Category Archives: Endless Careers

Ten Ways to Transition into Paid Work Instead of Retirement

2014-10-04 15.37.08Yesterday outside Publix, I ran into an old friend. We talked, caught up and then he asked about my work.

“I’m helping people uncover possibilities for being productive in work until they want to retire at 85!”

He smiled. Gene is in his mid-sixties and lost his administrative job for a successful land developer when the economy sunk the business several years ago.

“Barbara,” he said, “I’m pretty much wasting away in front of the TV and doing social stuff. I would give anything short of bagging groceries to have work for 2-3 days a week.”

Gene isn’t depressed or unhappy with his life. But he could be happier if he were involved in work that utilized his talents.

If you are unemployed, already retired or looking ahead, the journey to discover work you want to do can confuse and overwhelm even the smartest, creative and most successful individual.

We are in the midst of a cultural shift – creating new paths for work and careers in this age of longevity – where many of us will have an addition 25-30 years of potential productive living ahead.

The good news is the world of work is opening up many possibilities for a late-in-life work-groove that fits the lifestyle you want to create.

This post is for you, Gene. (more…)

Posted in Craft a Post50 Lifestyle, Endless Careers, Productive Longevity, Reconstuct Retirement, Self-Management | Leave a comment

Starry, Starry ‘Life’ – Inspire Your Reinvention with a Transition Story (6 Tips and 9 Ideas)

I dream my painting, and I paint my dream. - Van Gogh
I dream my painting, and I paint my dream. – Van Gogh

What’s the dream for your life ahead? How hard are you pushing yourself to get it?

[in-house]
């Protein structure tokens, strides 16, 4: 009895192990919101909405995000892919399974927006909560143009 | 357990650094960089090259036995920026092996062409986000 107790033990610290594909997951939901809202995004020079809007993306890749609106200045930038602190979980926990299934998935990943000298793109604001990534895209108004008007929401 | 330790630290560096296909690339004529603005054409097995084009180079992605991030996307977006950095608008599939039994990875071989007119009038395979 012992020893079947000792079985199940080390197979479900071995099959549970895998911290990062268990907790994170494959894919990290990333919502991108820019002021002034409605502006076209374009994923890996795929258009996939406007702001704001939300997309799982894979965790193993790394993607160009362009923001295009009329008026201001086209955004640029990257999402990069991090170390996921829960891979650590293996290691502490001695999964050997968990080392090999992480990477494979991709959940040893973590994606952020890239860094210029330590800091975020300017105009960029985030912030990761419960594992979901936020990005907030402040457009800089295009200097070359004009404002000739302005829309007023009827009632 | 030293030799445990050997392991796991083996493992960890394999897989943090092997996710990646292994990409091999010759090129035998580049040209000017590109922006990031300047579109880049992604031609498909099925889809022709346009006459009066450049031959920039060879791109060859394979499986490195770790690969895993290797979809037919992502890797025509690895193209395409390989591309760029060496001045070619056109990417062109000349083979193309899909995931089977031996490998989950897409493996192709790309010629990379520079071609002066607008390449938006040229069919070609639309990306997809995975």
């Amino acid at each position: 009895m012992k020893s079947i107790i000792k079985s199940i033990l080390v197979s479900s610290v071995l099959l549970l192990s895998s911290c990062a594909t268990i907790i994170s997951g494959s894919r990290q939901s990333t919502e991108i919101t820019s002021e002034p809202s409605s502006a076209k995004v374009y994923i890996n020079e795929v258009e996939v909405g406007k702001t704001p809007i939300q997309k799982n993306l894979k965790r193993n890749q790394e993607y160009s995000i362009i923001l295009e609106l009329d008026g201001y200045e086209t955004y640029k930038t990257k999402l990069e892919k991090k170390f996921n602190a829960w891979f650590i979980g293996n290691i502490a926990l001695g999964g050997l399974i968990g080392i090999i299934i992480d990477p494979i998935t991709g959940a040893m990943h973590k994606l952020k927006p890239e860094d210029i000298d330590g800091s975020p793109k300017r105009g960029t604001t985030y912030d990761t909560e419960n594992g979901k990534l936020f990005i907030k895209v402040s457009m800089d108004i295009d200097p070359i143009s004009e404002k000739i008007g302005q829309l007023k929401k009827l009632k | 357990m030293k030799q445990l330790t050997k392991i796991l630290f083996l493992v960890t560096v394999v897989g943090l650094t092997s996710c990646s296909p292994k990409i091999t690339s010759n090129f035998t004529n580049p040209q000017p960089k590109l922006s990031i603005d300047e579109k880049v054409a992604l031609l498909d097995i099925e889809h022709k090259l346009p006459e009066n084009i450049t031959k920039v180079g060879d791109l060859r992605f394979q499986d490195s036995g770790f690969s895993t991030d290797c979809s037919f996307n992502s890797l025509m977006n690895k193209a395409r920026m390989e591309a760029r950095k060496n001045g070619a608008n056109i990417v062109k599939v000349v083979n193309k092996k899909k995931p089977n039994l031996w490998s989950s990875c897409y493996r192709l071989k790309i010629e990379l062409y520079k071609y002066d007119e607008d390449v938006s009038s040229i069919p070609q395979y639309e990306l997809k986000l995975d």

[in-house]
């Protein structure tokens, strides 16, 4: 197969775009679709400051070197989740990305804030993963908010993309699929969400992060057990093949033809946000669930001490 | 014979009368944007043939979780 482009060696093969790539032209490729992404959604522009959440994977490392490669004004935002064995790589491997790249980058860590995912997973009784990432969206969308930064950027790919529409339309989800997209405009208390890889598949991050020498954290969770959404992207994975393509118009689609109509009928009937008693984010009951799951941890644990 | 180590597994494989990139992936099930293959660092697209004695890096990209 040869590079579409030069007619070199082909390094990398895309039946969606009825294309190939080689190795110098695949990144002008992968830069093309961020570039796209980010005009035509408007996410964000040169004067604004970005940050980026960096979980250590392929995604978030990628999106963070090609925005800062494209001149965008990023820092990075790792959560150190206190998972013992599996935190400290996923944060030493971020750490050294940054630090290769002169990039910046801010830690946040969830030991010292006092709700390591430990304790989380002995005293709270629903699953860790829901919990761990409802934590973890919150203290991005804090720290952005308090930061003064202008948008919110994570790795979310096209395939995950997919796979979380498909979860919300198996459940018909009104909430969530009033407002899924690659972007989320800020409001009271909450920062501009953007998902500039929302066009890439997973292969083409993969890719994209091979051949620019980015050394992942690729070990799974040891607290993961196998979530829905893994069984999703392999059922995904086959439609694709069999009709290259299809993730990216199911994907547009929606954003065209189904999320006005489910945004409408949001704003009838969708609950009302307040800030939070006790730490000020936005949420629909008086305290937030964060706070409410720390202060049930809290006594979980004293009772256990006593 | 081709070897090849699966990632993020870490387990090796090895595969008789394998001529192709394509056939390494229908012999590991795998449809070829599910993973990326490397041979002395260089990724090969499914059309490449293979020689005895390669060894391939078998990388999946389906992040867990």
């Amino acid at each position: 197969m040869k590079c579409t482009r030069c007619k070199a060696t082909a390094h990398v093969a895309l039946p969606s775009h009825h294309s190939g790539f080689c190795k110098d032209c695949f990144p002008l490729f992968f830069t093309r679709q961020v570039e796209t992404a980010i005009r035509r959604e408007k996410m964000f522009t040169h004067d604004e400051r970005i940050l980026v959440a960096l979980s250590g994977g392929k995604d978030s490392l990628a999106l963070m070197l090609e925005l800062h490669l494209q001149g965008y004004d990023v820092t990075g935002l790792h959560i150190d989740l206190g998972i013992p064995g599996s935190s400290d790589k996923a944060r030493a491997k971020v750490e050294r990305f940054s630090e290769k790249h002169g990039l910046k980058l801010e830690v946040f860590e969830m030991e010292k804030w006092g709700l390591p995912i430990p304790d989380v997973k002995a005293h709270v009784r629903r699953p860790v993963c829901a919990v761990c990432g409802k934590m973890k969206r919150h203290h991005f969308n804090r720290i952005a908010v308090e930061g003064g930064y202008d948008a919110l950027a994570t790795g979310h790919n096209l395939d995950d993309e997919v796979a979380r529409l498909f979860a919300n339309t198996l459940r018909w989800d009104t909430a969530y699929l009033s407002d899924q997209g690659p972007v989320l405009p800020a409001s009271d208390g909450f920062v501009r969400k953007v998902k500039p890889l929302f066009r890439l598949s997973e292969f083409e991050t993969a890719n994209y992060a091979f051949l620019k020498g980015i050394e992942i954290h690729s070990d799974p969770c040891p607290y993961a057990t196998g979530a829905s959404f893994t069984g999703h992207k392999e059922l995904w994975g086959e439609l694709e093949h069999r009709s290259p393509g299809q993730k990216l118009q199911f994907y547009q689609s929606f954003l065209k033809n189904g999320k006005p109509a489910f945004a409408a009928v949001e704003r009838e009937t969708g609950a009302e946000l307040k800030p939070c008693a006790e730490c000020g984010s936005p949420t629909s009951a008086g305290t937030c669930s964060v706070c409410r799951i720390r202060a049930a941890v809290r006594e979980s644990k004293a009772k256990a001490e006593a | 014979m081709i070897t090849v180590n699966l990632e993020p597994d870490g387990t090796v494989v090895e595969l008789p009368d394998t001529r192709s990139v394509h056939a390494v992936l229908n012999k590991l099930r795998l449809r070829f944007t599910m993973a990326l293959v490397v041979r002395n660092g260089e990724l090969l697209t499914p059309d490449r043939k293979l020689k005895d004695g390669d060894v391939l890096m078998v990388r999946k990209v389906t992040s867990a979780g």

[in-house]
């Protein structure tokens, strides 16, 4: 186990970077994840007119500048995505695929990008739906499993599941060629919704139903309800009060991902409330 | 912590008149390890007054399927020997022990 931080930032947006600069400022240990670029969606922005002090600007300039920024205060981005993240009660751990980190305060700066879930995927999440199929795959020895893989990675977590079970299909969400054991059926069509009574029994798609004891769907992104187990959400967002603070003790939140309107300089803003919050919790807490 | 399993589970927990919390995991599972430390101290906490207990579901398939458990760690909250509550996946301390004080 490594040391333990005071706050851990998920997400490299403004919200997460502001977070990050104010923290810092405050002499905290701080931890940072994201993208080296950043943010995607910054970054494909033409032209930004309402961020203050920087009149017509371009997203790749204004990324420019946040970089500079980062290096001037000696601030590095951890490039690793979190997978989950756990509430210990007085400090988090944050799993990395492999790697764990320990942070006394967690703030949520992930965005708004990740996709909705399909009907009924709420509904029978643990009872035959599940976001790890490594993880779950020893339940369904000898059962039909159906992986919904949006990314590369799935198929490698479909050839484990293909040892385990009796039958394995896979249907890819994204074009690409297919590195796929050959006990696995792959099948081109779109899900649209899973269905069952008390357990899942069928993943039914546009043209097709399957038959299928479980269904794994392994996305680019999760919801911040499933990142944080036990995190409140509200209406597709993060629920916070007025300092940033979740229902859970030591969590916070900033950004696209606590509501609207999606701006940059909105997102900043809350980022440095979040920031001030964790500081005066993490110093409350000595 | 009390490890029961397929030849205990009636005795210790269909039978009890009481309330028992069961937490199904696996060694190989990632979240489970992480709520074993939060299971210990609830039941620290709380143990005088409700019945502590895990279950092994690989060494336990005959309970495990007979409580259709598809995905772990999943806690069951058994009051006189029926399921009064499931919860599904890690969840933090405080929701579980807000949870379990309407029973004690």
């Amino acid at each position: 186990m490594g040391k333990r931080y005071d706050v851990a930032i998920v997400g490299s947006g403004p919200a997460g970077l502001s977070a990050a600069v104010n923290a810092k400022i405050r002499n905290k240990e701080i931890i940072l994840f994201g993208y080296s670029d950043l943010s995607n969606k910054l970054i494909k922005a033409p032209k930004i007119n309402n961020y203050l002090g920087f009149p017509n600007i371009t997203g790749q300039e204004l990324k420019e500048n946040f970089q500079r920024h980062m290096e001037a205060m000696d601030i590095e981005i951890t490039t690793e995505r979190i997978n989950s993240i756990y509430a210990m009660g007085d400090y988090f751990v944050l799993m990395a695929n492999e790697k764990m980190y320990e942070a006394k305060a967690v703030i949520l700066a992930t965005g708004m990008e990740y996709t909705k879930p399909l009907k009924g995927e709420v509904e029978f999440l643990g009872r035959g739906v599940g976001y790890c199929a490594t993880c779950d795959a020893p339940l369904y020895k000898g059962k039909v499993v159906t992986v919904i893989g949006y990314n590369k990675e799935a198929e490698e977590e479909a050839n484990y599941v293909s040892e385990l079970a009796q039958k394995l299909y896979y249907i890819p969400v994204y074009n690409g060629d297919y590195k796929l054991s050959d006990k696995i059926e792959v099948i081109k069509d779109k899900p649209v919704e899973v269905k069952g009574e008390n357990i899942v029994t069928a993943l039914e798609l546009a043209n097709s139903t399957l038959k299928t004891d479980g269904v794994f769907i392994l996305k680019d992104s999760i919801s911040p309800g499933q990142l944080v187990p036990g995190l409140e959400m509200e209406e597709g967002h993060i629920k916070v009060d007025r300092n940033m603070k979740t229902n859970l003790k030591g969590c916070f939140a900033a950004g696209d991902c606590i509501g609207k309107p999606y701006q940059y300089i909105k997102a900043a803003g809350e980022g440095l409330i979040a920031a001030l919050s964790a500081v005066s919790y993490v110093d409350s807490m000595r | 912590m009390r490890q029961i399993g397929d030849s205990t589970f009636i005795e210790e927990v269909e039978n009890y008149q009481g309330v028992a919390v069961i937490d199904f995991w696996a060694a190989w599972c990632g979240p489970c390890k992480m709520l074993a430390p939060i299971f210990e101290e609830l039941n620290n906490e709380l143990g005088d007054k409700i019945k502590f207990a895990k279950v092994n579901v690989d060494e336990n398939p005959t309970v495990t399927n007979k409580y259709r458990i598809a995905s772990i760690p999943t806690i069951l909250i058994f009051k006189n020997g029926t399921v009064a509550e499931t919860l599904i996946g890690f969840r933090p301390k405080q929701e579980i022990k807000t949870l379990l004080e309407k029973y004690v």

The Rijksmuseum is TripAdvisor’s #1 rated ‘Things to do” in Amsterdam. But not for me. On my visit last month I wanted none of those dark Dutch paintings.

I wanted Van Gogh’s “Starry, Starry Night.” Turns out “The Starry Night” is in New York and part of the Museum of Modern Art’s Permanent Collection since 1941.

Never mind. The  Van Gogh Museum is spectacular without it.

Spectacular? Yep. With three floors of 850 paintings, 1300 works on paper, and insights from his correspondence (940 letters), you come to know Van Gogh – the person, the artist, his heartaches and determination.

There’s Van Gogh the junior clerk at an art firm, the teacher, the bookseller and the preacher. All this before he decided to become an artist at the age of 27. Self-taught, unmarried, childless and supported (and loved) by his brother, Theo. The public did not know of Van Gogh until after his death at 37; he sold one painting during his lifetime.

The Van Gogh Museum experience was a highlight of my time in Holland and later that afternoon I recalled another museum two years ago with floor after floor of colorful works of art.

The Museu Picasso de Barcelona houses one of the most extensive collections of artworks by Spanish artist Pablo Picasso whose life circumstances are the flip side of Van Gogh’s.

Picasso started to paint when he was eight, finished his first painting at nine (the year Van Gogh died) and at 13 he entered Barcelona’s School of Fine Arts, where his father taught. Picasso was an established artist at 20. Fame, fortune, numerous love affairs, three children – Picasso led the “good life.” He died at 91.

Each of these artists influenced future art and over 100 years later their works sell for millions.

In May 2015, Van Gogh’s “L’allée Des Alyscamps” was the big seller at Sotheby’s Impressionist and modern art auction bringing $66.3 million – when it expected to sell for 40 million.
In May 2015, Van Gogh’s “L’allée Des Alyscamps” was the big seller at Sotheby’s Impressionist and modern art auction bringing $66.3 million – when it expected to sell for 40 million.
Days later Picasso’s painting Women of Algiers set the record for the highest price ever paid for a painting when it sold for US$179.3 million at Christie's in New York.
Days later Picasso’s painting Women of Algiers set the record for the highest price ever paid for a painting when it sold for US$179.3 million at Christie’s in New York.

What does this have to do with you?

These twentieth century artists have two things in common:

  • Extraordinary productivity especially toward the end of their lives
  • A fire in their internal soul to continue their work – forever.